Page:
Phl. financial transactions under strict monitoring by FATF photo BusinessWorld Online
Finance

PH financial transactions under strict monitoring by FATF

Jan 3, 2022, 6:35 AM
Rose De La Cruz

Rose De La Cruz

Columnist

The Philippines continue to be in the “gray list” of the anti-money laundering watchdog based in Paris, or the Financial Action Task Force which classified the Philippines in this list last June 2021 for failing to address 17 of 18 action plan items to show it had strengthened its tangible progress on measures against financial crimes.

Paris-based Financial Action Task Force, formed in 1989 to combat the growing problem of money laundering, has placed the Philippines in the “gray list,” which means the country has to enhance due diligence, limit business relationships or financial transactions with countries engaged in such activities and require financial institutions to review or even terminate correspondent relationship with the country concerned.

The task force was charged by the G7Summit to study money laundering trends, monitor legislative, financial and law enforcement activities taken at the national and international level and report on compliance and issue recommendations and standards to combat money laundering.

The FATF included the Philippines in its gray list in June 2021.

Republic Act No. 11521 which amended the Anti-Money Laundering Law was signed by President Rodrigo R. Duterte on January 29, only days ahead of the February 1 deadline set by the FATF.

The Philippines was removed from the NCCT list in February 2005.

In 2008, due to the lack of counter-terrorism financing (CTF) laws and other required regulations, the Philippines was included in the grey list in February 2010 and had until December 2011 to address its identified AML/CTF deficiencies.

The Philippines had to show the FATF that it had made progress in tightening anti-money laundering (AML) and counter-terrorism financing (CTF) measures.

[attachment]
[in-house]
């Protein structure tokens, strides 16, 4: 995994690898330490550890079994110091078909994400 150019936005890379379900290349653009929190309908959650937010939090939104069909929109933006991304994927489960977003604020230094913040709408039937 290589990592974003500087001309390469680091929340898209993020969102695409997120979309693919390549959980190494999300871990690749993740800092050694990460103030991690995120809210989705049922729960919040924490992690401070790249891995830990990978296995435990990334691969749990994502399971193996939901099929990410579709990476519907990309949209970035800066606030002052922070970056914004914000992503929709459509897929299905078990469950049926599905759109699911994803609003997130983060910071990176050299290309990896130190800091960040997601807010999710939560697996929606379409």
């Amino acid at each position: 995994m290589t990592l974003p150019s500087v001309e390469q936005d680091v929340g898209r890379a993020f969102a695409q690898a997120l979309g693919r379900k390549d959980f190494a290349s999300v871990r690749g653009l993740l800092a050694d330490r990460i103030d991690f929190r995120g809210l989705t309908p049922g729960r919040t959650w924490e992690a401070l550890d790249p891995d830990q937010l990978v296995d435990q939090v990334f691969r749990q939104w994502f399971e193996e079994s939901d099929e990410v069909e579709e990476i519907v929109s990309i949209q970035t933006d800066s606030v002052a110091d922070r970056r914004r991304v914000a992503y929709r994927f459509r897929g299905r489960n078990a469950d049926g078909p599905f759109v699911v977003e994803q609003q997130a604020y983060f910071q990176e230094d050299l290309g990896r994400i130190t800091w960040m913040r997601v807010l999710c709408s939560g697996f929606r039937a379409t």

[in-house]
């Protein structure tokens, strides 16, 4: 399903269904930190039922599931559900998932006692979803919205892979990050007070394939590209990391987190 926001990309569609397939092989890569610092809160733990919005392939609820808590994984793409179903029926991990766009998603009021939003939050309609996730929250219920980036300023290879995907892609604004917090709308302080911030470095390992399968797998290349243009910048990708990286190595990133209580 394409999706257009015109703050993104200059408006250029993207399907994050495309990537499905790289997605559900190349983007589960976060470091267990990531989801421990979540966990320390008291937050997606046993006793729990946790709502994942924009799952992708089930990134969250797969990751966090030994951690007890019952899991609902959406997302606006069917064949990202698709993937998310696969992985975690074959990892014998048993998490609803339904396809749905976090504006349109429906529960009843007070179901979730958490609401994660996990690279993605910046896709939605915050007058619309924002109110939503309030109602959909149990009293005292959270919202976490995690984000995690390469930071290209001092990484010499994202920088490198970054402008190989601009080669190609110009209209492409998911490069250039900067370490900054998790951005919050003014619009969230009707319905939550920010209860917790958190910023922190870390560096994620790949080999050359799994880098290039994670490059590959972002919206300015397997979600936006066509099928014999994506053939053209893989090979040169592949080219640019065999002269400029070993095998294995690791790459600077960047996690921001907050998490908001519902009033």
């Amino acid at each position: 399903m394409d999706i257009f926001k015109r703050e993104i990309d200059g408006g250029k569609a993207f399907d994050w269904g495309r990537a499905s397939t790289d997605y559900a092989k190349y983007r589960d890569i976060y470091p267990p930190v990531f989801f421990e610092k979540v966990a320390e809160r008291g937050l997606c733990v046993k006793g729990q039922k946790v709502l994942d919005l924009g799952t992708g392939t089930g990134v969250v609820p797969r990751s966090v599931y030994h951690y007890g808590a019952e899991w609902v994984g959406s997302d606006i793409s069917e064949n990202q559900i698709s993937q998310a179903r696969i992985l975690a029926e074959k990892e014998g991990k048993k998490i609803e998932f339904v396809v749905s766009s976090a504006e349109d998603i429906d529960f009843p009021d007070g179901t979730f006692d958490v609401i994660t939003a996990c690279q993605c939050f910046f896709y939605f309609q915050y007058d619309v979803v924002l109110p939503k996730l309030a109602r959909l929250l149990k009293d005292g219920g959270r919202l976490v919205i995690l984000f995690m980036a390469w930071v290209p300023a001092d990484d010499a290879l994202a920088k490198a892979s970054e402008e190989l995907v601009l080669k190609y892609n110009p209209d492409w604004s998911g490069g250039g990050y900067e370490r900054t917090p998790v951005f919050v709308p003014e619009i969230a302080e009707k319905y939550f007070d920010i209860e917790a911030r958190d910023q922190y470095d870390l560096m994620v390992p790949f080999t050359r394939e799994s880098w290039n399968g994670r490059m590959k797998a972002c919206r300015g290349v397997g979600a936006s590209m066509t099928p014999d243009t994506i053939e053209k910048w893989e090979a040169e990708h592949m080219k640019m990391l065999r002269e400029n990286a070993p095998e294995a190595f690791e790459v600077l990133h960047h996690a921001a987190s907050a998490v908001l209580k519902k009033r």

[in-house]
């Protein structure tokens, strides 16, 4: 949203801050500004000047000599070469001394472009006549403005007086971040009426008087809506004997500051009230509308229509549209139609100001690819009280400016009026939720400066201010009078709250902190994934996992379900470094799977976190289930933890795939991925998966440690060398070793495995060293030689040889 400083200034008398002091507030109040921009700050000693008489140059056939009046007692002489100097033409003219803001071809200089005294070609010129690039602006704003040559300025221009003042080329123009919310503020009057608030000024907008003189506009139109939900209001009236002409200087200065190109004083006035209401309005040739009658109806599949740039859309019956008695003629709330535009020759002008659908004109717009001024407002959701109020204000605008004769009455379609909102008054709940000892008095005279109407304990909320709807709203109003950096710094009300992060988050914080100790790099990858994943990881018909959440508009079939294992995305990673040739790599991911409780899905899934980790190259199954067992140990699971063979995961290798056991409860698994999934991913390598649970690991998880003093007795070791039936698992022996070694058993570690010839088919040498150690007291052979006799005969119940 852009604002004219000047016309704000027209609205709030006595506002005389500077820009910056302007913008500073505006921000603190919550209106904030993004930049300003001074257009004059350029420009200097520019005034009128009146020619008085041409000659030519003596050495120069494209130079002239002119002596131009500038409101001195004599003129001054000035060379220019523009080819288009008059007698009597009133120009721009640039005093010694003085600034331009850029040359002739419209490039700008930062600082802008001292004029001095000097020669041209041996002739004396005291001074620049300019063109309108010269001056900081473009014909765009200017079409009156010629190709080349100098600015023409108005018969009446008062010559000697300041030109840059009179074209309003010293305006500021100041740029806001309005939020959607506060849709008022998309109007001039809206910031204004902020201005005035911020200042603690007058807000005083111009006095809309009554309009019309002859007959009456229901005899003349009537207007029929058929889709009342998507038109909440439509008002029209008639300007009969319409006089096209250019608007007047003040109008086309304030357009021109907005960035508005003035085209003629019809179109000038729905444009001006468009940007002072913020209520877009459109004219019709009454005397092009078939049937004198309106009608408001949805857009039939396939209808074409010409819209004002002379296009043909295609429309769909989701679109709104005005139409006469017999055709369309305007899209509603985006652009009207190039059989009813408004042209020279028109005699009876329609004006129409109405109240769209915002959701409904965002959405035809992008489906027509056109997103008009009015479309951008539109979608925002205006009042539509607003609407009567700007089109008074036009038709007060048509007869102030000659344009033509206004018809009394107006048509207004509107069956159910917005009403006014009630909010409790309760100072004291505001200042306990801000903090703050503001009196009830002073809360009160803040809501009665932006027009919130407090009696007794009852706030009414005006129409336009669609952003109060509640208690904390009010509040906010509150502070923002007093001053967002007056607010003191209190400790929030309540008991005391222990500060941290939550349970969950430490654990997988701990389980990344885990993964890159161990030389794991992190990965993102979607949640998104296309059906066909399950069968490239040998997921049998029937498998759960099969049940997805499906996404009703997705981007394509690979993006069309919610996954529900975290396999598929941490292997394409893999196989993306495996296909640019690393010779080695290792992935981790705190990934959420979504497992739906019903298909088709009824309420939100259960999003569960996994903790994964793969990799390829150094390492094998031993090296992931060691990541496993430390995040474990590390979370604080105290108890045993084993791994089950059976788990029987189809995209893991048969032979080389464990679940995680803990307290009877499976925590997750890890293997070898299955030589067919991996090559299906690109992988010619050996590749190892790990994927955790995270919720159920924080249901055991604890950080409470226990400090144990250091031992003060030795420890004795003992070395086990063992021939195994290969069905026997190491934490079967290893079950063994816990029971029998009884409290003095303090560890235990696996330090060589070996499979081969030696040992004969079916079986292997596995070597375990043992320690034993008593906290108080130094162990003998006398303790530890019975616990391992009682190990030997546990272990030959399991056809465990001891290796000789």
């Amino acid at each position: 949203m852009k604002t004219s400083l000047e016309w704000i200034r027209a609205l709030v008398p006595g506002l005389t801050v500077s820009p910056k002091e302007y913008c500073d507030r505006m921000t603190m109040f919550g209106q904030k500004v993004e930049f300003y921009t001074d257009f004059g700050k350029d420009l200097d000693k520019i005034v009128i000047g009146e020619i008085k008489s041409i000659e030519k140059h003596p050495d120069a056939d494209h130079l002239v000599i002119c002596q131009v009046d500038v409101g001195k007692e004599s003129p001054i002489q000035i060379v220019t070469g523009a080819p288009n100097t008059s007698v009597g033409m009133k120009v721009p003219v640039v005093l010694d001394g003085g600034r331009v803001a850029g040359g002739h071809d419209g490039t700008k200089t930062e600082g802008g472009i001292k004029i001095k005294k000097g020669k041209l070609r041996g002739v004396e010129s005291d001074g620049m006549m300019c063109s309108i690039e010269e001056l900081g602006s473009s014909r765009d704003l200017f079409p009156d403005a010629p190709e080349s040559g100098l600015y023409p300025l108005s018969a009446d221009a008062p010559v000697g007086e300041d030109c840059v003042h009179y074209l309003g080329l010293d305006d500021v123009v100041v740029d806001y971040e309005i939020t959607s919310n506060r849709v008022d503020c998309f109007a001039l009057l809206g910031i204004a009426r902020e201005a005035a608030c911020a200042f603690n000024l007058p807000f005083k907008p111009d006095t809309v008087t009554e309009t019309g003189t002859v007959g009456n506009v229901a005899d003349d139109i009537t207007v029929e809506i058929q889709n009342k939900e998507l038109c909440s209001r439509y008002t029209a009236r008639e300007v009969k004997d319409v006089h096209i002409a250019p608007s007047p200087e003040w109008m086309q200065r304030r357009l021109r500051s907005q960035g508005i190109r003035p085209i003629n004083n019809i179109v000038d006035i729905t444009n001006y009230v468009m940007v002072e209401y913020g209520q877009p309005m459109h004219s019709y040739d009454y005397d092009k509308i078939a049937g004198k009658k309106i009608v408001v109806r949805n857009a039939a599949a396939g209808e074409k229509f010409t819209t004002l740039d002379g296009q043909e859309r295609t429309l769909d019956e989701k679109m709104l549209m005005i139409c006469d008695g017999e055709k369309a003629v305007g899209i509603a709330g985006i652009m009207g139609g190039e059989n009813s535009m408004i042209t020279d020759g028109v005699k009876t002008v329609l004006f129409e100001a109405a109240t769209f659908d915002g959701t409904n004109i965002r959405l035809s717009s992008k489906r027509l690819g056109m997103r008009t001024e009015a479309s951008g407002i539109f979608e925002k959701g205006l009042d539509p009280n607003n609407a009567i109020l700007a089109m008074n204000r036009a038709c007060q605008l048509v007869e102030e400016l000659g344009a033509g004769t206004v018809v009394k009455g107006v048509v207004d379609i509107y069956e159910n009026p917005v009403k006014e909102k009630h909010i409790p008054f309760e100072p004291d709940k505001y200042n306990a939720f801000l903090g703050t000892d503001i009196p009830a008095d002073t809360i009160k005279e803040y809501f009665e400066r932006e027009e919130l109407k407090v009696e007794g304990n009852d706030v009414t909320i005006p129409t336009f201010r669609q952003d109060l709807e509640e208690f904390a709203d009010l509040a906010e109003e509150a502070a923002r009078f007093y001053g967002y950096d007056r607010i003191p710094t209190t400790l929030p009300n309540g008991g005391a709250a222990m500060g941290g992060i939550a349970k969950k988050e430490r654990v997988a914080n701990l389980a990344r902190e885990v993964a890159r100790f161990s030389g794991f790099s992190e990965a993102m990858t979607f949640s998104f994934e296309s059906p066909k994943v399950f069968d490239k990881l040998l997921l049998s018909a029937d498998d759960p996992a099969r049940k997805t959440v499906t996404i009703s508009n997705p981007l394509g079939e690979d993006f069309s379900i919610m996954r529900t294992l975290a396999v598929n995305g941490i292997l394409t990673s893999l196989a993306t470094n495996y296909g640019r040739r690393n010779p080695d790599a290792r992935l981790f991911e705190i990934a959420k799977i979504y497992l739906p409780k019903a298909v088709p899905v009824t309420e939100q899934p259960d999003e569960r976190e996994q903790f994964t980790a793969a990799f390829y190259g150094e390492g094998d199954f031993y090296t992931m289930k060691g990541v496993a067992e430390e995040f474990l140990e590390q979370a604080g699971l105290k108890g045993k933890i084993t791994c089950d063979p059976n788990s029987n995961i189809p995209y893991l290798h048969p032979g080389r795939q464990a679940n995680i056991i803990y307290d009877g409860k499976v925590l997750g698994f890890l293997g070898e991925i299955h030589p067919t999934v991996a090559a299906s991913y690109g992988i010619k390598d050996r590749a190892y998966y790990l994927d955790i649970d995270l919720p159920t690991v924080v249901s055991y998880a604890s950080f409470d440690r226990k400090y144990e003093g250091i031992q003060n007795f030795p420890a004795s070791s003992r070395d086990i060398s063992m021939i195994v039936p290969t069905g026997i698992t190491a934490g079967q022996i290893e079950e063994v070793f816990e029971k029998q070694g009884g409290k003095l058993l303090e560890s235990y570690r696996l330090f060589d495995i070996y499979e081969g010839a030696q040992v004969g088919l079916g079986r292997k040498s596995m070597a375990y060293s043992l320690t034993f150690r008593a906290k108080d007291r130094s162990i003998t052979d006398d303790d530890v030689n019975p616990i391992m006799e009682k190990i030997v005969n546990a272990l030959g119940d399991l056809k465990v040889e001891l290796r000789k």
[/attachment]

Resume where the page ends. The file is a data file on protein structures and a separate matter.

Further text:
The FATF at that time did not call for application of enhanced due diligence for transactions involving the countries under increased monitoring.

However, the FATF encouraged countries to consider information regarding the said jurisdictions’ deficiencies in their risk analysis.

This prompted the government to call on financial institutions to apply only commensurate measures as the Philippines is not a “high risk” to financial crimes and is only classified as “jurisdiction under increased monitoring” by the Paris-based “dirty money” watchdog.

“The Philippine government has been receiving reports that Philippine-related transactions have been subjected to more scrutiny, or worse, de-risking,” the National Anti-Money Laundering/Countering the Financing of Terrorism Coordinating Committee (NACC) said in an advisory posted on the Anti-Money Laundering Council (AMLC) website.

De-risking happens when financial institutions terminate or restrict business relationships to avoid risks to financial crimes they associate with parties or clients, BusinessWorld explained.

“This is not in line and inconsistent with FATF’s expectations on the application of risk-based approach, which is central to the effective implementation of the FATF standards,” the NACC said.
“Filipino businesses or nationals should not be considered as high- risk based solely on the inclusion of the Philippines in the FATF’s list of jurisdictions under increased monitoring,” it added.

“What is not in line with the FATF standards is the wholesale cutting loose of entire classes of customer, without taking into account, seriously and comprehensively, the level of risk or risk mitigation measures for individual customers within a particular sector.”

The NACC stressed that terminating business relationships should only be applied on a case-by-case basis when proven that money laundering and terrorism financing risks cannot be mitigated.

To date, only Iran and North Korea are classified under the FATF’s blacklist or high-risk jurisdictions, which means counteracting measures are required due to possible financial crimes from said countries.

The NACC directed government agencies and covered persons to assist the AMLC by submitting reports of incidents wherein additional measures were imposed on Philippine-related accounts.

Countries classified as jurisdictions under increased monitoring like the Philippines are required to submit progress reports annually every January, August and May.

In October, the FATF said the Philippines remained under the gray list despite some progress in implementing AML/CTF measures.

The country still needs to address 17 out of 18 action plan items to show it has strengthened its tangible progress on measures against financial crimes.

Government officials are hopeful that the country can exit the gray list by January 2023.

Tags: #finance, #moneylaundering, #FinancialActionTaskForce, #AntiMoneyLaunderingCouncil


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